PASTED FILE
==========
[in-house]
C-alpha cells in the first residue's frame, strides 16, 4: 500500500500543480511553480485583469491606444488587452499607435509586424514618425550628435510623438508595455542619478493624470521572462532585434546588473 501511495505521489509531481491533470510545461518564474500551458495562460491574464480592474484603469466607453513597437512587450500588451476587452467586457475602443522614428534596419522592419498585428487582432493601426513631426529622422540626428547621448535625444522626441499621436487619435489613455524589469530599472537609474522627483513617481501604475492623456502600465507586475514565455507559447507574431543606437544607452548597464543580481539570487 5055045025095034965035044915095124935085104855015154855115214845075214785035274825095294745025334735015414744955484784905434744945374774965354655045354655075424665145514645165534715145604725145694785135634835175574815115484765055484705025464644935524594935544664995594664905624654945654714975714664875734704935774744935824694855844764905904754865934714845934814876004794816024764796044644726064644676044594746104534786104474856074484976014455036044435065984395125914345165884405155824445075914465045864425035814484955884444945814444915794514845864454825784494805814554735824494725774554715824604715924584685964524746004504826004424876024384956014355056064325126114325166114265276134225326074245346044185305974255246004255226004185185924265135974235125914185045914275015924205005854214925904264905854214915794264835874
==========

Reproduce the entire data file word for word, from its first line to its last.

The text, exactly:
[in-house]
C-alpha cells in the first residue's frame, strides 16, 4: 500500500500543480511553480485583469491606444488587452499607435509586424514618425550628435510623438508595455542619478493624470521572462532585434546588473 501511495505521489509531481491533470510545461518564474500551458495562460491574464480592474484603469466607453513597437512587450500588451476587452467586457475602443522614428534596419522592419498585428487582432493601426513631426529622422540626428547621448535625444522626441499621436487619435489613455524589469530599472537609474522627483513617481501604475492623456502600465507586475514565455507559447507574431543606437544607452548597464543580481539570487 5055045025095034965035044915095124935085104855015154855115214845075214785035274825095294745025334735015414744955484784905434744945374774965354655045354655075424665145514645165534715145604725145694785135634835175574815115484765055484705025464644935524594935544664995594664905624654945654714975714664875734704935774744935824694855844764905904754865934714845934814876004794816024764796044644726064644676044594746104534786104474856074484976014455036044435065984395125914345165884405155824445075914465045864425035814484955884444945814444915794514845864454825784494805814554735824494725774554715824604715924584685964524746004504826004424876024384956014355056064325126114325166114265276134225326074245346044185305974255246004255226004185185924265135974235125914185045914275015924205005854214925904264905854214915794264835874